T. Dwelly

Max Planck Institute for Extraterrestrial Physics, Arching, Bavaria, Germany

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Publications (65)148.95 Total impact

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    ABSTRACT: This paper presents a survey of X-ray selected active galactic nuclei (AGN) with optical spectroscopic follow-up in a $\sim 18\, \rm{deg^2}$ area of the equatorial XMM-XXL north field. A sample of 8445 point-like X-ray sources detected by XMM-Newton above a limiting flux of $F_{\rm 0.5-10\, keV} > 10^{-15} \rm\,erg\, cm^{-2}\, s^{-1}$ was matched to optical (SDSS) and infrared (WISE) counterparts. We followed up 3042 sources brighter than $r=22.5$ mag with the SDSS BOSS spectrograph. The spectra yielded a reliable redshift measurement for 2578 AGN in the redshift range $z=0.02-5.0$, with $0.5-2\rm\, keV$ luminosities ranging from $10^{39}-10^{46}\rm\,erg\,s^{-1}$. This is currently the largest published spectroscopic sample of X-ray selected AGN in a contiguous area. The BOSS spectra of AGN candidates show a bimodal distribution of optical line widths allowing a separation between broad- and narrow-emission line AGN. The former dominate our sample (70 per cent) due to the relatively bright X-ray flux limit and the optical BOSS magnitude limit. We classify the narrow emission line objects (22 per cent of full sample) using standard BPT diagnostics: the majority have line ratios indicating the dominant source of ionization is the AGN. A small number (8 per cent of full sample) exhibit the typical narrow line ratios of star-forming galaxies, or only have absorption lines in their spectra. We term the latter two classes "elusive'' AGN. We also compare X-ray, optical and infrared color AGN selections in this field. X-ray observations reveal, the largest number of AGN. The overlap between the selections, which is a strong function of the imaging depth in a given band, is also remarkably small. We show using spectral stacking that a large fraction of the X-ray AGN would not be selectable via optical or IR colours due to host galaxy contamination.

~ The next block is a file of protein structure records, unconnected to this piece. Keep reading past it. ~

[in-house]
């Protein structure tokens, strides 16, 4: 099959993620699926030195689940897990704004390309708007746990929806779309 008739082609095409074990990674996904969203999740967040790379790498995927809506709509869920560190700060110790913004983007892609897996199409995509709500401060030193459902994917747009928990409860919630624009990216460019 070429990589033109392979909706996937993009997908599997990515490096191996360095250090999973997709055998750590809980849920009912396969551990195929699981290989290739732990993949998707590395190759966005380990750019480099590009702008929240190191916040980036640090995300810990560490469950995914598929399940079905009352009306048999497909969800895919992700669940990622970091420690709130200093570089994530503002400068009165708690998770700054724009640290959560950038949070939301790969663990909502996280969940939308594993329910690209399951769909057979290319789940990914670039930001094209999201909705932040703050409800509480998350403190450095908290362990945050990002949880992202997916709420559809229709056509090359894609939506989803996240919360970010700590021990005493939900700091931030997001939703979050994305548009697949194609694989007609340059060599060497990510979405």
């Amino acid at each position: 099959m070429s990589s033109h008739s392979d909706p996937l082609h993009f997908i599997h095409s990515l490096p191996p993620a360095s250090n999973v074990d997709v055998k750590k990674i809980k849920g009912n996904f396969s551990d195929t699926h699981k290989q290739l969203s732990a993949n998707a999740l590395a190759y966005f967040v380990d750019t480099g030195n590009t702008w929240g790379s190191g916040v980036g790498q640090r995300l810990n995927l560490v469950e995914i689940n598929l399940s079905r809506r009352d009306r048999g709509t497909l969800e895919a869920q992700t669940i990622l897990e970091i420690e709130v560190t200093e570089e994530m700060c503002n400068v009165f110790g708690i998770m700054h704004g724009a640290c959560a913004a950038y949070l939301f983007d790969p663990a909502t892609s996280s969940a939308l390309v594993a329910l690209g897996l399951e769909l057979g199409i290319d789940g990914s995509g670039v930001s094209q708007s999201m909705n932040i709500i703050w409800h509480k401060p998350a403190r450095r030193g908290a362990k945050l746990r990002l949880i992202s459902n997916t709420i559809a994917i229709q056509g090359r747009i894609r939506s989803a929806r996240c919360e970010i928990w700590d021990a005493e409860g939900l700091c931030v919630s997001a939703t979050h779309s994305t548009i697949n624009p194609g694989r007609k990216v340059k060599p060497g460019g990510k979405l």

No preview · Article · Nov 2015 · Monthly Notices of the Royal Astronomical Society